- Harper Lee, To Kill A Mockingbird
We live in an adversarial age. Everything, it seems, is being contested. We are surrounded by ‘debates’ between sceptics and believers, bleeding hearts and economic rationalists, between Palmer and Swann, Pell and Dawkins. Some might attribute this to the pervasive effect of postmodernism, and the way in which it redefined how we view the truth of things, but I don’t think too many serious-minded thinkers give postmodernism as much credit as that anymore (certainly not outside of the academy, and certainly not since postmodernism’s heyday in the late 1980s and early 1990s).
What I think we are dealing with, instead, is a mass media infatuated with circumscribing public debate in such a way that it becomes a boxing match – the red corner vs. the blue corner. Everything is permitted its flipside, its opposite (though rarely equal) reaction. The effect of this state of affairs has been to corrode the character and quality of public debate in Australia. We know that (most evidently in the US) the climate change ‘debate’ has been warped by the commercial interests of the oil and motor industries and, indeed, in North America by Washington itself.
In Australia, the poisonous influence of this kind of self-serving, anti-intellectual debate-mongering has been more insidious though no less effective in confusing important issues. Clive Hamilton, in a marvellous essay for the 200th edition of Overland, argued that the ABC’s ‘balanced’ coverage of the climate change ‘debate’ is, in actuality, hopelessly biased because it repeatedly gives seemingly equal weight to utterly unequal viewpoints.
In early 2010, two prominent players in the climate change ‘debate’ visited Australia – the denialist Christopher Monckton, and the climate scientist James Hansen. It was Monckton – a non-scientist and demonstrated fraud – who received more coverage on the ABC than Hansen, the world expert. ‘... [a] reflection,’ Hamilton argued, ‘on the meaning of bias and balance confirms that equal exposure for Monckton and Hansen would have been profoundly biased. It is true that Monckton provided greater entertainment value – what he lacks in scientific credentials he more than makes up for in showmanship – but when did the ABC decide to privilege laughs over truth in matters of public importance?’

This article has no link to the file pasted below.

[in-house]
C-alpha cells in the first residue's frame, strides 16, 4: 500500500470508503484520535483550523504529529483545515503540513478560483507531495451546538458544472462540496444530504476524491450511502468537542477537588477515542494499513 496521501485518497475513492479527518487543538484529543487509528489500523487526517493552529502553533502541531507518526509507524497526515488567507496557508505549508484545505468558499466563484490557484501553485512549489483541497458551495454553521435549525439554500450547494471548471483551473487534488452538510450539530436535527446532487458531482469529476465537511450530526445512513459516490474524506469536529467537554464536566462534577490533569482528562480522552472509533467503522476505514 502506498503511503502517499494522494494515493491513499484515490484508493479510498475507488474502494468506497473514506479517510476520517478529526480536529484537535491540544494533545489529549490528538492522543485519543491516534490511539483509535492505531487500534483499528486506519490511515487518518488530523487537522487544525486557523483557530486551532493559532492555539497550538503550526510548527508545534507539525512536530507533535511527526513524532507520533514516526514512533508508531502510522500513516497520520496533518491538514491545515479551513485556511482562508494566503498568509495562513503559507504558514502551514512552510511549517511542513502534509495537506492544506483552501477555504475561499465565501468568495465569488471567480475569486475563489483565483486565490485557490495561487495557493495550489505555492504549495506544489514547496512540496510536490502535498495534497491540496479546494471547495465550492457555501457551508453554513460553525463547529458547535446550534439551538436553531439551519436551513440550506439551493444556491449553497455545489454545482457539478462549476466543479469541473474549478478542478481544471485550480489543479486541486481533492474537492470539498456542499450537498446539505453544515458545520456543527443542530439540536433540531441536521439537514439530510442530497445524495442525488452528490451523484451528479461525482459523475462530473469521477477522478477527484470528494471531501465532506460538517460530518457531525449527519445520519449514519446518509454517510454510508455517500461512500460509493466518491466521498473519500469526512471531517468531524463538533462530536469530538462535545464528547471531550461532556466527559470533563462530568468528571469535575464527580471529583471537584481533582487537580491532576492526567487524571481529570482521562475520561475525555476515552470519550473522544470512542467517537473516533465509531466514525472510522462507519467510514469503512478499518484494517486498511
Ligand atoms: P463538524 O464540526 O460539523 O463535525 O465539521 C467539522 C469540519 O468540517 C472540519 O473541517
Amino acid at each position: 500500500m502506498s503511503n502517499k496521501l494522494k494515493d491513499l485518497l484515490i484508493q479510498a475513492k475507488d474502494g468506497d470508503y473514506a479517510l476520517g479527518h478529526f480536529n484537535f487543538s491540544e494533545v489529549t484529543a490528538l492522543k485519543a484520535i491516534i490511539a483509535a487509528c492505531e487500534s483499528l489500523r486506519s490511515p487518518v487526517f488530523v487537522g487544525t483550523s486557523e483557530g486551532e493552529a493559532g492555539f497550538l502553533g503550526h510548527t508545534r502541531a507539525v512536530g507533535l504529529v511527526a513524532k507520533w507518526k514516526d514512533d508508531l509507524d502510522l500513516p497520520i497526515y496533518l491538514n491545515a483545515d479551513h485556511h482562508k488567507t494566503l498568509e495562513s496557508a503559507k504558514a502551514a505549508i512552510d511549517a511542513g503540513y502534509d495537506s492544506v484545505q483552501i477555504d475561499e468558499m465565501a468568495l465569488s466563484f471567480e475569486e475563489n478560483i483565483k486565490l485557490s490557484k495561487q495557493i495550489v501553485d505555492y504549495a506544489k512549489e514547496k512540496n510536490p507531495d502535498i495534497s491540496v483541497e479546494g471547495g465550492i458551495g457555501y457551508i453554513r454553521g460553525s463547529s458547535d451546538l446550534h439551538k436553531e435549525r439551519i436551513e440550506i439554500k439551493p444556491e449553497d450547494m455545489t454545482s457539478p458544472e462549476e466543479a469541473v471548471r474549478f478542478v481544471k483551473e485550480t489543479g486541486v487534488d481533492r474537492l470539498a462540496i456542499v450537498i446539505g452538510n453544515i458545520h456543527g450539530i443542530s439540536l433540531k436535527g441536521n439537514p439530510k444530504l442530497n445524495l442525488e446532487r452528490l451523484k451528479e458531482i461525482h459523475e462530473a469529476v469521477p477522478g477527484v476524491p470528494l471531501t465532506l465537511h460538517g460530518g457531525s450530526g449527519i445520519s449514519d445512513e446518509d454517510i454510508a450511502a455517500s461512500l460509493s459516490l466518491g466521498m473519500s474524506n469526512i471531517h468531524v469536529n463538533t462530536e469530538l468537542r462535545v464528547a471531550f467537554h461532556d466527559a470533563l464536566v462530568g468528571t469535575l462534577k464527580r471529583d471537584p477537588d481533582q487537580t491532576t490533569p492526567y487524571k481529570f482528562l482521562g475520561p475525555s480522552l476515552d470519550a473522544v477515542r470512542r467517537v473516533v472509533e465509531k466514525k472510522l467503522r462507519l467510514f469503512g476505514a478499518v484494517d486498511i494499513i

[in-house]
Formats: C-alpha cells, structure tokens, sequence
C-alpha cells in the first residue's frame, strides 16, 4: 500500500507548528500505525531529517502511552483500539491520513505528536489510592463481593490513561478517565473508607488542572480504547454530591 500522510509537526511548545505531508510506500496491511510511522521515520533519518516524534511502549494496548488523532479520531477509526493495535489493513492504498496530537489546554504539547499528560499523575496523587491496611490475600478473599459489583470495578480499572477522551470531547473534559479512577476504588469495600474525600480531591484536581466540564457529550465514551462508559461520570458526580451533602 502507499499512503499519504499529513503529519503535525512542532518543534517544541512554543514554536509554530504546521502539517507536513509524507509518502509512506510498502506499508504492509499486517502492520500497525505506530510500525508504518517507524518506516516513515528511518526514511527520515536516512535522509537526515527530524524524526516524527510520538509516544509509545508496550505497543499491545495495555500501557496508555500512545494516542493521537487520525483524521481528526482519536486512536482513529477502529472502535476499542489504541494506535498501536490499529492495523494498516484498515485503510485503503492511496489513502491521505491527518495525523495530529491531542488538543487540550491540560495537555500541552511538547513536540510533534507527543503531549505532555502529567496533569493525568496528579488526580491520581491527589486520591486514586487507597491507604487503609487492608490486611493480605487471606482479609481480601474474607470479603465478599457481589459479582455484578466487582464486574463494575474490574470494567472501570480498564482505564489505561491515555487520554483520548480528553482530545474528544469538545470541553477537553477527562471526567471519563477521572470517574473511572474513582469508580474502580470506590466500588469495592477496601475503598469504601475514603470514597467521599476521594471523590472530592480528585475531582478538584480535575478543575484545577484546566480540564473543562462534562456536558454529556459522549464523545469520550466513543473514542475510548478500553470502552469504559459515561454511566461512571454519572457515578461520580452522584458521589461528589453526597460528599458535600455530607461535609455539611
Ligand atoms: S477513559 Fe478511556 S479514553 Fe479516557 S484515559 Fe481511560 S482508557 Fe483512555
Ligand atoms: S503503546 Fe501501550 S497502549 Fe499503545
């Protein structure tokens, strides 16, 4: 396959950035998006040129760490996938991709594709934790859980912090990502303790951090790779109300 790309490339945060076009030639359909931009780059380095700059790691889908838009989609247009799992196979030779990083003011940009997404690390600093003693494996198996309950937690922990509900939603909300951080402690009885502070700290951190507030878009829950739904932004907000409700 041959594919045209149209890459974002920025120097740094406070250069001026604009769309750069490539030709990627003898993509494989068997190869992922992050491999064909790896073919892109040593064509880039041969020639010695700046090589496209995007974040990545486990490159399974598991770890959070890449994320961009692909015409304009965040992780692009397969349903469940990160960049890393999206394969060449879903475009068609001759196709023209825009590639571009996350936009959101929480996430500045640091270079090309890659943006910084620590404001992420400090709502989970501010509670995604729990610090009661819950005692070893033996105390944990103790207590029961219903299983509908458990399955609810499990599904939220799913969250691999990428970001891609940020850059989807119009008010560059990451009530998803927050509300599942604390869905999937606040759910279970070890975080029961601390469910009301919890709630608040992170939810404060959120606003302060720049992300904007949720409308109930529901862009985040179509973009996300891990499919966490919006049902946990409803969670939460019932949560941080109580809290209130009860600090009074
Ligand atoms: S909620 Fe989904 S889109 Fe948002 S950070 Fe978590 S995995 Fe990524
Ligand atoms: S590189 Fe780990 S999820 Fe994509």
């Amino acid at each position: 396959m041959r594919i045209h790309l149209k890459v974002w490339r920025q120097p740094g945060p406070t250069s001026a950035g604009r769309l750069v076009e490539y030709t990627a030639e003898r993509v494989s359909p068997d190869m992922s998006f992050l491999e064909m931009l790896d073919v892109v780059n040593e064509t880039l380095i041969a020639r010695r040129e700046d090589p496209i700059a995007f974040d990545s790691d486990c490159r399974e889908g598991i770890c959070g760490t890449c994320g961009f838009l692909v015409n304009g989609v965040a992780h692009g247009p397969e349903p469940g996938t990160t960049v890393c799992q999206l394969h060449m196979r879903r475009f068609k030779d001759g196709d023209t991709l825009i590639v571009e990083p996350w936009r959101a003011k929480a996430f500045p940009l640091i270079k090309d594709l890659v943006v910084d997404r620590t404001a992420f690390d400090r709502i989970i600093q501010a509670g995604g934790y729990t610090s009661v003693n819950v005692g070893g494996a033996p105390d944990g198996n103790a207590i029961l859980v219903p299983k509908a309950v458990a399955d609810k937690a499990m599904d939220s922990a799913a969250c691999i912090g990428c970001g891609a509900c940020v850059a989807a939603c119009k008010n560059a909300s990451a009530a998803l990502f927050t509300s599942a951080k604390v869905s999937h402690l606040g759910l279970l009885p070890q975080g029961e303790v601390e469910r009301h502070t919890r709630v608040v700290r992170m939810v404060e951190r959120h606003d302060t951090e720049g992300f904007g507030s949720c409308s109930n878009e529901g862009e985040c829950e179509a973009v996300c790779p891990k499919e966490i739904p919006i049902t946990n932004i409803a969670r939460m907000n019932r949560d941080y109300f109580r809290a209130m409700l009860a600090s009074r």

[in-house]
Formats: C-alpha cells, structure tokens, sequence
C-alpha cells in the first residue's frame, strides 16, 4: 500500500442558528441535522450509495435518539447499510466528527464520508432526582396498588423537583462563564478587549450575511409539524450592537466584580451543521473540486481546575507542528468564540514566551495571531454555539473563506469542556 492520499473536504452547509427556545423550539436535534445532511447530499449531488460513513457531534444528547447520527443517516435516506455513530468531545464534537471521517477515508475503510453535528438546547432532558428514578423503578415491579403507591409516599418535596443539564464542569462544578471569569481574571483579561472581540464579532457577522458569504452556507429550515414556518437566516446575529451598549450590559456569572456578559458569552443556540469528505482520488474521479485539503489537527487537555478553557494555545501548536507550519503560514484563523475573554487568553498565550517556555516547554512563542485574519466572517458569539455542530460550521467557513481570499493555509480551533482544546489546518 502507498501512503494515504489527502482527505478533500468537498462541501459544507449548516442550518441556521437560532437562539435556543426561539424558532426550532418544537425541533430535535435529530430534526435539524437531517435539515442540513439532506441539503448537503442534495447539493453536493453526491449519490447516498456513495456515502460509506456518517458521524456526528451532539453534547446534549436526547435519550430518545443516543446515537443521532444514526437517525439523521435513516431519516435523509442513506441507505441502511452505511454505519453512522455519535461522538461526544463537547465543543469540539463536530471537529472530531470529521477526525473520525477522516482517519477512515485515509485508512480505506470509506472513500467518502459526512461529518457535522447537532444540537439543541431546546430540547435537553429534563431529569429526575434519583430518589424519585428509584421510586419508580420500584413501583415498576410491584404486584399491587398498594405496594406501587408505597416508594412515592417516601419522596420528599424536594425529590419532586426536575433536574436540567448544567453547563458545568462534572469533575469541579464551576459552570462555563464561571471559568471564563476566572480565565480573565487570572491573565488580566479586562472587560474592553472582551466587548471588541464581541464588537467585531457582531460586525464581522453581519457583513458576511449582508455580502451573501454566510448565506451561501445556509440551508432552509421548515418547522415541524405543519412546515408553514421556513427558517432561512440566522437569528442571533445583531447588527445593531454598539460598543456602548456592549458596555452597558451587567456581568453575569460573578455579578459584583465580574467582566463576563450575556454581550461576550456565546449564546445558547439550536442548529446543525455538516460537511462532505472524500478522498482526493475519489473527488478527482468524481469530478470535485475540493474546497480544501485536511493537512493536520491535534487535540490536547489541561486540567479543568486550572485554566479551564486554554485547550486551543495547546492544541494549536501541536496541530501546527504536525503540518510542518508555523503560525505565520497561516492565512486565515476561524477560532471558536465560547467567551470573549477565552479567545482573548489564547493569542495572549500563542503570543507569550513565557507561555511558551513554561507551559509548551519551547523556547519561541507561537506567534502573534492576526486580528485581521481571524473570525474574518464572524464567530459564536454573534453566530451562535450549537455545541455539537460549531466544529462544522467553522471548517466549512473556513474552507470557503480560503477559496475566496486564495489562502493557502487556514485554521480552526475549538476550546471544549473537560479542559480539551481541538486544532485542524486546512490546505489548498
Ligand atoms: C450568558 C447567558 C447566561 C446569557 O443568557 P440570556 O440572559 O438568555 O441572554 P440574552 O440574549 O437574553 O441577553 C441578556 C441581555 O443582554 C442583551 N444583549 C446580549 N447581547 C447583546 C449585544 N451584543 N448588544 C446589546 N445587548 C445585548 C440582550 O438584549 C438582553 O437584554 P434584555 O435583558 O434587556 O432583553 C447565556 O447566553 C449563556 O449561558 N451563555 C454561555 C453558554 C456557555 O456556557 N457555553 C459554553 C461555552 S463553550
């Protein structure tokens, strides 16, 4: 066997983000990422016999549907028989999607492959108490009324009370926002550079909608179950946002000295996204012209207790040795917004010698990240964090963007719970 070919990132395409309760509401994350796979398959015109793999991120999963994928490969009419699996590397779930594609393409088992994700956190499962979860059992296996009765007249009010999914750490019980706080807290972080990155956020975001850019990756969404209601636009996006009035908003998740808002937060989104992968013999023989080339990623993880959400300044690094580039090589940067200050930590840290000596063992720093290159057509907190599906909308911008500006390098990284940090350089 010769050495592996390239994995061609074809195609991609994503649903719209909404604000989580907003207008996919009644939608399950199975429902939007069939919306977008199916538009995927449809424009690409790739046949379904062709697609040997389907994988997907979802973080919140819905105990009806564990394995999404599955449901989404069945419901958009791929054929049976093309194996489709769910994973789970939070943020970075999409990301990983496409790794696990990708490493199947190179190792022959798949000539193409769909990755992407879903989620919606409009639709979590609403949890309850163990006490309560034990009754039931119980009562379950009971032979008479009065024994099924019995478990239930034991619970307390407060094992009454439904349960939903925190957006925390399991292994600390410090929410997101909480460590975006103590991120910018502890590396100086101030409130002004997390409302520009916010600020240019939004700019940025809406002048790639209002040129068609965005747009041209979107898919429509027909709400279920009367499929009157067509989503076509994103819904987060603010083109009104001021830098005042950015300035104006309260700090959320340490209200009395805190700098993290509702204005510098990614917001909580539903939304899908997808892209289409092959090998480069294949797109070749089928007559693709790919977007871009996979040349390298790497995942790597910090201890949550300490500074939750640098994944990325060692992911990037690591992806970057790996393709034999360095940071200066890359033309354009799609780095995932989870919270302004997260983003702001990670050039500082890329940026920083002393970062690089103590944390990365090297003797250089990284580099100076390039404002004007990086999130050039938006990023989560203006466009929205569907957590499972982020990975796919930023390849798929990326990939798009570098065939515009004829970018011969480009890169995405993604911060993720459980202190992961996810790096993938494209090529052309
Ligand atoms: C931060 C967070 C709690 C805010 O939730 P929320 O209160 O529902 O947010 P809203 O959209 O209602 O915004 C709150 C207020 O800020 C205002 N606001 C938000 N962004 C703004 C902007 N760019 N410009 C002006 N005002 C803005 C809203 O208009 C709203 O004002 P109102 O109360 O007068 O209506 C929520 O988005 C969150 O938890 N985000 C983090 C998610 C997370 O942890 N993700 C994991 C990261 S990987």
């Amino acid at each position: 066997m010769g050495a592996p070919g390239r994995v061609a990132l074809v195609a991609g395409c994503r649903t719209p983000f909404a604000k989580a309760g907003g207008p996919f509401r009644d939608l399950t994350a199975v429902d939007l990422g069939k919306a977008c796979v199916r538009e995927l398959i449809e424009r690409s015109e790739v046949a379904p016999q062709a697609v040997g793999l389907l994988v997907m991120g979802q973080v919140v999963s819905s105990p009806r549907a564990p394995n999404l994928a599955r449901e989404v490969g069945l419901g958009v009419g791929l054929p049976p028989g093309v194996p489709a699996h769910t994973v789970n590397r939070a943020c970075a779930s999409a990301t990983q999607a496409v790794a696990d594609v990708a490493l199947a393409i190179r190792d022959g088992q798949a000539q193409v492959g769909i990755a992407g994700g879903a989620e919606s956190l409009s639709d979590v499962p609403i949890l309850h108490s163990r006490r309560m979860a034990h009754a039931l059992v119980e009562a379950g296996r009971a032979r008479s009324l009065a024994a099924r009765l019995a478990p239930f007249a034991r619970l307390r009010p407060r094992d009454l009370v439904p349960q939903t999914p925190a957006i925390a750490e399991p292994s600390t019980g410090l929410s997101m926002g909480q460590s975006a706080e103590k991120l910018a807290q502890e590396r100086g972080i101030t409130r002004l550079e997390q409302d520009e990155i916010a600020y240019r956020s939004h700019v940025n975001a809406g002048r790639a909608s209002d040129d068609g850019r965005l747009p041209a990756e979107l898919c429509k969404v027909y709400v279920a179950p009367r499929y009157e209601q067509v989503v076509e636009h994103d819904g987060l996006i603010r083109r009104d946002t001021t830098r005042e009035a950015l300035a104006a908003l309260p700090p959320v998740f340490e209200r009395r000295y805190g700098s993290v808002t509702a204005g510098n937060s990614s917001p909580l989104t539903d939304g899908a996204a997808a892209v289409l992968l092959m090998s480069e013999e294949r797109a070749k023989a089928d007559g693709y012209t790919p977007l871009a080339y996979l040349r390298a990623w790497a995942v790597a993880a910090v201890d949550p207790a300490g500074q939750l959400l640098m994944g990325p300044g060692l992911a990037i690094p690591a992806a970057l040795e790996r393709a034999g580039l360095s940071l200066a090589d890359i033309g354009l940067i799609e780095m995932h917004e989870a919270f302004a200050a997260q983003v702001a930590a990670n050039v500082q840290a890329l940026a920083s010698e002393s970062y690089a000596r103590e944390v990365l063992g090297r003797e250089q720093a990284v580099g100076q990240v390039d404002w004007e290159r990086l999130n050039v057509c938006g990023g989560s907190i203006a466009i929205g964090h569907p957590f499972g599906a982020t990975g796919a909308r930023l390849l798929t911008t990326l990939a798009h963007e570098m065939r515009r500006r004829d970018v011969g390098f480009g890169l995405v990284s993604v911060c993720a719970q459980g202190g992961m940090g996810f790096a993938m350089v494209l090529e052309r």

Somewhere between 2 and 5% of relevant scientists do not support the view that anthropogenic climate change is occurring. I am not arguing (and nor was Clive Hamilton) that these handful of contrarians should be ignored or silenced. What I do say is that mainstream media organisations such as the ABC have a responsibility to acknowledge that such points of view belong to a fringe and do not reflect the true character of the climate change issue, namely that there is a broad scientific consensus backed by a wealth of empirical, non-partisan data and a growing body of peer-reviewed research.
If anything, I think Hamilton was soft on the ABC in his essay. More than simply prioritising entertainment over information in its presentation of the news, the ABC in its coverage of climate change has degraded science by consistently allowing an unempirical and unrepresentative point of view to muddy the waters of an important scientific issue the public already find challenging. What, I wonder, can we expect from Our ABC in the future? Less, perhaps, from scientists, academics and experts and more from UFO fanciers, scientologists and water diviners. Perhaps every story with a technical or scientific dimension will be accompanied by the ramblings of crankish contrarians like Monckton, every item which references the moon landing featuring an interview with a man in an anorak who thinks it was all filmed on a Hollywood soundstage, every program on human evolution followed by a special broadcast from Tom Cruise live aboard the Freewinds.
[Interestingly, the ABC came under fire just last week after one of its journalists, economics reporter Stephen Long, accused the Coalition’s Scott Morrison of promoting an ‘essentially racist’ view on asylum seekers on The Drum. Steve Cannane, the host of The Drum, subsequently issued an apology to Morrison after a blog post by News Limited’s Andrew Bolt. Responding to a Crikey inquiry on the furore, ABC head honcho Mark Scott said that his advice to ABC journalists was this: ‘Provide insight and analysis where you can and when you can’t, don’t.’